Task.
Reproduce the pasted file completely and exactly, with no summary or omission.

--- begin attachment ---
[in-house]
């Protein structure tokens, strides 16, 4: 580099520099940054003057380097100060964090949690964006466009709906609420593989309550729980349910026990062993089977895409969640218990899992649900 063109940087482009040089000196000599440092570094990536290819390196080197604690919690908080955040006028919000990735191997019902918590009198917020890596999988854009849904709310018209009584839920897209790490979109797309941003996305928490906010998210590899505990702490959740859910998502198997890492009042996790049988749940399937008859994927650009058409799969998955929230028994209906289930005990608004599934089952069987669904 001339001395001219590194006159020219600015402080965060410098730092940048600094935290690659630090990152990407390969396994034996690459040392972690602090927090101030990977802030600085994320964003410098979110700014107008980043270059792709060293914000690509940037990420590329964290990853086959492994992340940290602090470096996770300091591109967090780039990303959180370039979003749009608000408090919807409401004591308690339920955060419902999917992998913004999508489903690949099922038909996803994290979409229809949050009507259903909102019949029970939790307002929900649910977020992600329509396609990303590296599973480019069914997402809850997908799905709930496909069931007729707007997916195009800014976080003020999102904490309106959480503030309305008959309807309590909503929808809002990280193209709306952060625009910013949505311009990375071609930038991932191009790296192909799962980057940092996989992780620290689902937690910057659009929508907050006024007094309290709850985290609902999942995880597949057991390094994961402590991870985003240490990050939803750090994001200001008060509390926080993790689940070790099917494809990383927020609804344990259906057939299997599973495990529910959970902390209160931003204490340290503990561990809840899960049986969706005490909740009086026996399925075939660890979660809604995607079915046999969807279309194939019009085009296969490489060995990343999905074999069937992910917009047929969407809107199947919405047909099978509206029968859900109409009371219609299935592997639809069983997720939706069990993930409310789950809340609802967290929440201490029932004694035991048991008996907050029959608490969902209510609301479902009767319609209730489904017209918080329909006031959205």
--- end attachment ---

[in-house]
């Protein structure tokens, strides 16, 4: 580099520099940054003057380097100060964090949690964006466009709906609420593989309550729980349910026990062993089977895409969640218990899992649900 063109940087482009040089000196000599440092570094990536290819390196080197604690919690908080955040006028919000990735191997019902918590009198917020890596999988854009849904709310018209009584839920897209790490979109797309941003996305928490906010998210590899505990702490959740859910998502198997890492009042996790049988749940399937008859994927650009058409799969998955929230028994209906289930005990608004599934089952069987669904 001339001395001219590194006159020219600015402080965060410098730092940048600094935290690659630090990152990407390969396994034996690459040392972690602090927090101030990977802030600085994320964003410098979110700014107008980043270059792709060293914000690509940037990420590329964290990853086959492994992340940290602090470096996770300091591109967090780039990303959180370039979003749009608000408090919807409401004591308690339920955060419902999917992998913004999508489903690949099922038909996803994290979409229809949050009507259903909102019949029970939790307002929900649910977020992600329509396609990303590296599973480019069914997402809850997908799905709930496909069931007729707007997916195009800014976080003020999102904490309106959480503030309305008959309807309590909503929808809002990280193209709306952060625009910013949505311009990375071609930038991932191009790296192909799962980057940092996989992780620290689902937690910057659009929508907050006024007094309290709850985290609902999942995880597949057991390094994961402590991870985003240490990050939803750090994001200001008060509390926080993790689940070790099917494809990383927020609804344990259906057939299997599973495990529910959970902390209160931003204490340290503990561990809840899960049986969706005490909740009086026996399925075939660890979660809604995607079915046999969807279309194939019009085009296969490489060995990343999905074999069937992910917009047929969407809107199947919405047909099978509206029968859900109409009371219609299935592997639809069983997720939706069990993930409310789950809340609802967290929440201490029932004694035991048991008996907050029959608490969902209510609301479902009767319609209730489904017209918080329909006031959205």